Bowling

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I’m like a dog chasing a car. When I catch one I don’t know what to do with it.

That’s how it rolls when I’m looking for waves. Its sketch looking at a raw 3 meter swell wrap around a slab of basalt with bullkelp ripping up the face. It’s a tough call to suit up and paddle across that deep channel to throw yourself into what is really, when you think about it, a pretty stupid situation.

More often than not on this trip I made the call not to go. Straight up. I ain’t brave.

I love the search though. Finding breaks.

From rumors, faded shots in an old surf mag you found in a servo toilet, from looking at a map and just going ‘I reckon that’s got potential’.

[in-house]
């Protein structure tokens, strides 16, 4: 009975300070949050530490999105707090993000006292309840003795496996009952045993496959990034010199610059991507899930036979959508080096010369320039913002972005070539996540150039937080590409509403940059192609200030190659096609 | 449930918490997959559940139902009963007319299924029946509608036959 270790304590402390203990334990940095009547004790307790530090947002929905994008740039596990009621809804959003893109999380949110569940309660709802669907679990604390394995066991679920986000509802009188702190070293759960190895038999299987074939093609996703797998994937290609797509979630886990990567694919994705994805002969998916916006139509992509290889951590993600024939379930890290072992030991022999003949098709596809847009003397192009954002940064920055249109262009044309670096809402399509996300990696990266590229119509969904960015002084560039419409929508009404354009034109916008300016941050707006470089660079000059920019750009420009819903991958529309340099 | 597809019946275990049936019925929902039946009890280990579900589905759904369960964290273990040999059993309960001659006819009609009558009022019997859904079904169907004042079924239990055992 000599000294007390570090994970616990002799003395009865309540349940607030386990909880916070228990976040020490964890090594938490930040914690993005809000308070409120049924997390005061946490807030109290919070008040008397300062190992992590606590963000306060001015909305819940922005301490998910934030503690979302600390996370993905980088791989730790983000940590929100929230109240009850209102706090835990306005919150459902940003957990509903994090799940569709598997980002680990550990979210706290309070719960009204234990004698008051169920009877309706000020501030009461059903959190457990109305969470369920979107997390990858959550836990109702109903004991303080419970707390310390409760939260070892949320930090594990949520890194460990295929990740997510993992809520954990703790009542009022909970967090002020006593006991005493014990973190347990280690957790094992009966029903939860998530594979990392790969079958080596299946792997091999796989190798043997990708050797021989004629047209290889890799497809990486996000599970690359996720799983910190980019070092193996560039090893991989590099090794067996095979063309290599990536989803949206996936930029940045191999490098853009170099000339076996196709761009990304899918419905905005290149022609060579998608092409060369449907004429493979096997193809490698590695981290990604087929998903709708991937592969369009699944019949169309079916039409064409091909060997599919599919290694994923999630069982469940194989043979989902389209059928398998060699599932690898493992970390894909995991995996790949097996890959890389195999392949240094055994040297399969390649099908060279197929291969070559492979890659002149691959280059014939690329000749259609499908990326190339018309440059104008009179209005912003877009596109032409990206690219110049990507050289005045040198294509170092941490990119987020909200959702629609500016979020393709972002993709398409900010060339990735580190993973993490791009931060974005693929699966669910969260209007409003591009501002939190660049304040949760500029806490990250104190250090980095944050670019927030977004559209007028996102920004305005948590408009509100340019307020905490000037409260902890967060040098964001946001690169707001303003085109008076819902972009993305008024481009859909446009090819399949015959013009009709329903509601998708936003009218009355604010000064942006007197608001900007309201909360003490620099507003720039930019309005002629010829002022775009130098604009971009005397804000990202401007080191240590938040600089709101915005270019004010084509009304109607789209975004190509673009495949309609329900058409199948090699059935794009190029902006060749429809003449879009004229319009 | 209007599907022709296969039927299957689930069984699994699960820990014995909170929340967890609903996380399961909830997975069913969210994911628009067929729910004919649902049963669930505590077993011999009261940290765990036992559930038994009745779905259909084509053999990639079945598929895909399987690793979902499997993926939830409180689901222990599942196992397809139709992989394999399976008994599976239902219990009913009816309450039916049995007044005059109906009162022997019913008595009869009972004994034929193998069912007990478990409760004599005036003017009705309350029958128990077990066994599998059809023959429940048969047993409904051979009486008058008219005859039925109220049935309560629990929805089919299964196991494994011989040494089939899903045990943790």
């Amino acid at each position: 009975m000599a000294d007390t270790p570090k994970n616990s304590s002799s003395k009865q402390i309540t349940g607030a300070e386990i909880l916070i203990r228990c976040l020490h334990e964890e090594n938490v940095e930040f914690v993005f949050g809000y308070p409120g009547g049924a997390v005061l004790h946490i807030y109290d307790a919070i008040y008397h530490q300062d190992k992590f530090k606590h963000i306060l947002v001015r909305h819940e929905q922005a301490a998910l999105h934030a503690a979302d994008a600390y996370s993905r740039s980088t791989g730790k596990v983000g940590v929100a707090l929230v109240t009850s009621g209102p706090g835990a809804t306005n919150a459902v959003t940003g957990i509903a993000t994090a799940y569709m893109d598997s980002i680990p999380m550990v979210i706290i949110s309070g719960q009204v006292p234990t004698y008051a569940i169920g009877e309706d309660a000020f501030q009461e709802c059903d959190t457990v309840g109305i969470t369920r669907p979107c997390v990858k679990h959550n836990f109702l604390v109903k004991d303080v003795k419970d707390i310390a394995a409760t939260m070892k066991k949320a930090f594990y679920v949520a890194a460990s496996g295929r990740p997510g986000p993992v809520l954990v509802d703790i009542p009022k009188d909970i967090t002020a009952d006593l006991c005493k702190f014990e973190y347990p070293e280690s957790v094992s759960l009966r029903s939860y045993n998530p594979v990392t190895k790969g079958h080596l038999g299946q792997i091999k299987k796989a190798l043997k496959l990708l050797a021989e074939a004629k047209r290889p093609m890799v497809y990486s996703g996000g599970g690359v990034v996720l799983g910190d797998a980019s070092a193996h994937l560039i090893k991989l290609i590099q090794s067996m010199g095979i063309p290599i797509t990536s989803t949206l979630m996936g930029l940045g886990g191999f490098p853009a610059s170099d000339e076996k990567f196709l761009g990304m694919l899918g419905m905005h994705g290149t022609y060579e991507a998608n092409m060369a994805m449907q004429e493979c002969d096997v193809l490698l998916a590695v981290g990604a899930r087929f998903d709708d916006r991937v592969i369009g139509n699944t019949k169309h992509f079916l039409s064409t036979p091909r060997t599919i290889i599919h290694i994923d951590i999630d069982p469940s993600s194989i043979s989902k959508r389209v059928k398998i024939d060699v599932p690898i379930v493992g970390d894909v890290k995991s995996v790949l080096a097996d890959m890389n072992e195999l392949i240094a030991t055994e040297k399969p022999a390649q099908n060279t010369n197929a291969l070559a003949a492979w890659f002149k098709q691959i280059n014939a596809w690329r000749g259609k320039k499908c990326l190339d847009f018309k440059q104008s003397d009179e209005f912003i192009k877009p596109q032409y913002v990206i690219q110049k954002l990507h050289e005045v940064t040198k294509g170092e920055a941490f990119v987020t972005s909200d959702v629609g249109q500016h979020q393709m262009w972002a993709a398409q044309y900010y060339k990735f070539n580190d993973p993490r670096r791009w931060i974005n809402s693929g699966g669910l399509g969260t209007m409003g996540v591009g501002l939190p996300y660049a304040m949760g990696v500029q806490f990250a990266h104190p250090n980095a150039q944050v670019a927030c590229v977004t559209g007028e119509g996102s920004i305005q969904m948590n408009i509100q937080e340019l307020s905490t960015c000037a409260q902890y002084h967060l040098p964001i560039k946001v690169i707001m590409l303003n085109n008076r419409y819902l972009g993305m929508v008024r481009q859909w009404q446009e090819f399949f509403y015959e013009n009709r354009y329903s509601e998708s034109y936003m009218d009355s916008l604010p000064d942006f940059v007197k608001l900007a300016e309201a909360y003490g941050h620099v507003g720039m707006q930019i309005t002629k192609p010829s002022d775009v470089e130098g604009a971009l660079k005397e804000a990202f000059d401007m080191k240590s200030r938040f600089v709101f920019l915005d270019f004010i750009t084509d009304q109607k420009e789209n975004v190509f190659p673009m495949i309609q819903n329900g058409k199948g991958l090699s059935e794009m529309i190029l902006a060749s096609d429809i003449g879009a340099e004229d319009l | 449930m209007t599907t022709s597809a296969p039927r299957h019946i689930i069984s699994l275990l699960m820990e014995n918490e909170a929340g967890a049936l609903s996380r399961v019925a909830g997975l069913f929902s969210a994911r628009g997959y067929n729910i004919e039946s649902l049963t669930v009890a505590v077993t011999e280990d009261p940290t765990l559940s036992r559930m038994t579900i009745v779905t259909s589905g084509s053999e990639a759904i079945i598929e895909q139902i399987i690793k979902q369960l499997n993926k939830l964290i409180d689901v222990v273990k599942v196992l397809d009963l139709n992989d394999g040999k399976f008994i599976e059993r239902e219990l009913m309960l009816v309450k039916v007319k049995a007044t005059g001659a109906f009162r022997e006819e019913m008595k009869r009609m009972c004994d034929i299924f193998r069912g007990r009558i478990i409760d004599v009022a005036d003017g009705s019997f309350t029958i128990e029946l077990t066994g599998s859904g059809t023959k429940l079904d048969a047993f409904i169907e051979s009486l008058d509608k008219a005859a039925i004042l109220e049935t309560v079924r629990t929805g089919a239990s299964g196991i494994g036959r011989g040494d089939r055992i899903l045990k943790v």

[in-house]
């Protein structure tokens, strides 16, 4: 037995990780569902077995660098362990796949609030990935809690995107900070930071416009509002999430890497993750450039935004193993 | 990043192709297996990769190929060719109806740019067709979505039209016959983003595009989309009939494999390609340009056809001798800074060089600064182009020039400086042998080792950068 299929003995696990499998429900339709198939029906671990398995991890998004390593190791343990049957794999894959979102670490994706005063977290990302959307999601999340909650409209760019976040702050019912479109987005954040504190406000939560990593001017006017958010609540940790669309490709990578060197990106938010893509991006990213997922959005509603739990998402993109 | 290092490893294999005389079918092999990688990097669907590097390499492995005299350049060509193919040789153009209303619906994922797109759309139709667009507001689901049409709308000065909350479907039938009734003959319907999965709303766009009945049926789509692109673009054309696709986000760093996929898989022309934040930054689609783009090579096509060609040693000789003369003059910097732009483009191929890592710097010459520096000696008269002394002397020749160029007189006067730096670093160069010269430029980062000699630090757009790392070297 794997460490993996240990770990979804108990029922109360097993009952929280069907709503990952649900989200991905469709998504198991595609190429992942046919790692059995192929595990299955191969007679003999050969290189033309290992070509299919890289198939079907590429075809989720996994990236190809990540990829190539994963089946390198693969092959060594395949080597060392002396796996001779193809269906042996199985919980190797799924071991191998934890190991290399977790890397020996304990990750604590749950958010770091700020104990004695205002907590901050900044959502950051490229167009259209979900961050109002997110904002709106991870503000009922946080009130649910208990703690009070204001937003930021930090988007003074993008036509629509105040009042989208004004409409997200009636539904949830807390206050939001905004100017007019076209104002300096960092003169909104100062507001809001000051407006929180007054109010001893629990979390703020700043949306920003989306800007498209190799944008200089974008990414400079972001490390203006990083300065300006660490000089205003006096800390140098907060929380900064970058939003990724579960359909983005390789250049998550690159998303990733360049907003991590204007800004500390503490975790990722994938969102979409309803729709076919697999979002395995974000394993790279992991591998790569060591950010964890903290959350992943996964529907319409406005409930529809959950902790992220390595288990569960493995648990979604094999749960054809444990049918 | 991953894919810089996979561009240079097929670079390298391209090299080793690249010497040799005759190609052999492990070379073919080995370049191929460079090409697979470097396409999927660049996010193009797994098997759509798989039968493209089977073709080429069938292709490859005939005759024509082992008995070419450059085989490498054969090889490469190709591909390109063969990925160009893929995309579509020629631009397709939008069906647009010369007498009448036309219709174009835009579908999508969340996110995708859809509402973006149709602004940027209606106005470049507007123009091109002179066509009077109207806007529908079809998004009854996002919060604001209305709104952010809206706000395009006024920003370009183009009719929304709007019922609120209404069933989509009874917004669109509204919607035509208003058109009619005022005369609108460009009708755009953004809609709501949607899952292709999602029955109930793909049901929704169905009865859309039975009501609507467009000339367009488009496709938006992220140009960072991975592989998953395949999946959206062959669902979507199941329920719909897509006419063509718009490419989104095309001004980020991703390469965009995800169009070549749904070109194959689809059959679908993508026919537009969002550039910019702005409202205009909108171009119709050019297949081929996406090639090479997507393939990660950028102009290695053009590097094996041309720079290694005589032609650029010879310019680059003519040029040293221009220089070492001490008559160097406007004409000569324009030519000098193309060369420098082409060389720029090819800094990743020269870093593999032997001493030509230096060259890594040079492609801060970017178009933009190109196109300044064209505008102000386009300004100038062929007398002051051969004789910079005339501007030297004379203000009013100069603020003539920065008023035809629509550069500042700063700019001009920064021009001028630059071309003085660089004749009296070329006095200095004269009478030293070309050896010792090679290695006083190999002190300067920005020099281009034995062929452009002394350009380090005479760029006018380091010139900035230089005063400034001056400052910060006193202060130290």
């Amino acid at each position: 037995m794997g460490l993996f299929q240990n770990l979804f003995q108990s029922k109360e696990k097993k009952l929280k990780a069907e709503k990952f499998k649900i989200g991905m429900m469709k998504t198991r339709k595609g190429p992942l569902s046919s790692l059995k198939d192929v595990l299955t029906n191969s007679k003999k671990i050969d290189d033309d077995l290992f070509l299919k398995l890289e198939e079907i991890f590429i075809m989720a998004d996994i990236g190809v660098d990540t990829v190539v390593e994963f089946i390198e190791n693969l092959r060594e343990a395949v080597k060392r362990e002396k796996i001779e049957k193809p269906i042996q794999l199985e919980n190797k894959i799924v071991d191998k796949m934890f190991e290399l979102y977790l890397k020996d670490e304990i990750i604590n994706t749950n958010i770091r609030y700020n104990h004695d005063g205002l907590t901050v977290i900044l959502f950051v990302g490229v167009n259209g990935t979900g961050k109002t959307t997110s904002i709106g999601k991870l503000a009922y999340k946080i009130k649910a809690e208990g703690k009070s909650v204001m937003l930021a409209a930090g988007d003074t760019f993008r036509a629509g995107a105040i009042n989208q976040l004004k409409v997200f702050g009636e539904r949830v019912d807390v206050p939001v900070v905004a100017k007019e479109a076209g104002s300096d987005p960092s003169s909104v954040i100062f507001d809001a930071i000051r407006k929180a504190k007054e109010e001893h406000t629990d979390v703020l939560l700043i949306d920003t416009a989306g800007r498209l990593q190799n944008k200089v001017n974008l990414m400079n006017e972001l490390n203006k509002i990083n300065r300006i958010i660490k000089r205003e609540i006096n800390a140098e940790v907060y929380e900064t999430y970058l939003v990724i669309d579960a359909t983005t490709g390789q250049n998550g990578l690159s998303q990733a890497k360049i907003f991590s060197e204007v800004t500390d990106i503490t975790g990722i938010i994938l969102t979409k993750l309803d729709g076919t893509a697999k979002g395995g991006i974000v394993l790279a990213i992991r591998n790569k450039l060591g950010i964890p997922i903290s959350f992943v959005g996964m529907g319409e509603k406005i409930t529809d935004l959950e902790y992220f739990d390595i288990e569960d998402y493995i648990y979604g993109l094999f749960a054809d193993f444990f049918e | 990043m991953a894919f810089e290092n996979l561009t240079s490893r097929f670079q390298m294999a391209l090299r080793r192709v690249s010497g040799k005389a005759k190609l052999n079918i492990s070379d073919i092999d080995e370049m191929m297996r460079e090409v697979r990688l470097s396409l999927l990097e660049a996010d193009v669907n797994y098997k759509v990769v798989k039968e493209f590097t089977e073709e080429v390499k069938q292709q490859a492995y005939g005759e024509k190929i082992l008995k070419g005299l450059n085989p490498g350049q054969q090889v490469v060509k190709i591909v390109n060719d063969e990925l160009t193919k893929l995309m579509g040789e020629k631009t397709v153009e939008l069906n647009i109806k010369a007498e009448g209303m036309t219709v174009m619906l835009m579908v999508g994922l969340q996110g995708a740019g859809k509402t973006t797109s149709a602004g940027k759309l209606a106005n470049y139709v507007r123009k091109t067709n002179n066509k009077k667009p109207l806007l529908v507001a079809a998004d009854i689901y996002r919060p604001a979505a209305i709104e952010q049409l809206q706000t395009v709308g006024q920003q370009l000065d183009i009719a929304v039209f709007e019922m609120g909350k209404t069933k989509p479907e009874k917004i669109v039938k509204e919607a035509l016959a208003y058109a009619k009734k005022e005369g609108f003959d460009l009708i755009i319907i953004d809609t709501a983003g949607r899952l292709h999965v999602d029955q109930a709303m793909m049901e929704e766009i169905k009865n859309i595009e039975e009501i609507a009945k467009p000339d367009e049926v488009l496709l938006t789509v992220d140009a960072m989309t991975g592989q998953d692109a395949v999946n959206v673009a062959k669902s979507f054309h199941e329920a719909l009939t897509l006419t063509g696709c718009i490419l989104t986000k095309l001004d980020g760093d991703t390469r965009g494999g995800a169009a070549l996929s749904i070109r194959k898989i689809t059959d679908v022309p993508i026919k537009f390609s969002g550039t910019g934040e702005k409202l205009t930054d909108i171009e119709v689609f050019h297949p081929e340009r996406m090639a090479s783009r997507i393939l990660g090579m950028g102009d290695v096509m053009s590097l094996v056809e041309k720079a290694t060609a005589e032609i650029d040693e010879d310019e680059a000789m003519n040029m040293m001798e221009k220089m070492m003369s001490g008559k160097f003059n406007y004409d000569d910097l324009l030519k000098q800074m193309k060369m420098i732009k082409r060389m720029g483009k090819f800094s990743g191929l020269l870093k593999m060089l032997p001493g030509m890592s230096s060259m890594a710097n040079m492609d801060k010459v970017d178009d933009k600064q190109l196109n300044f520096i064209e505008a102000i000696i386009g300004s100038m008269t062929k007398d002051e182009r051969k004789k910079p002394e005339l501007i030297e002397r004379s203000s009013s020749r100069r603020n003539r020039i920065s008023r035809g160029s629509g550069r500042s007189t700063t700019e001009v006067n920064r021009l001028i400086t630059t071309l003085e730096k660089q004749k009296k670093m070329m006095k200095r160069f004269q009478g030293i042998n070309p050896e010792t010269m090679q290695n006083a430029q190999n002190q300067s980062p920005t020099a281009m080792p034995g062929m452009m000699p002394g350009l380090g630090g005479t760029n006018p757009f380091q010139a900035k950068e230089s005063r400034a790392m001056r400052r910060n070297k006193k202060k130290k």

I met some of the people who were the first to find and surf these waves while I was looking around this coast. The ones who named them.

The ones who drink concrete.

 

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Cornflakes

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We used to call tiny pieces of seaweed Cornflakes. In the mornings you’ll only see a few because its been calm all night and all the cornflakes have settled into behind the banks. Once the tide comes in and the wink rears up it’s over.

The surf will get thick with dense orange/red flakes, amongst which there will be a few jellyfish bopping around. It feels like  swimming through Minestrone soup.

It’s pretty gross.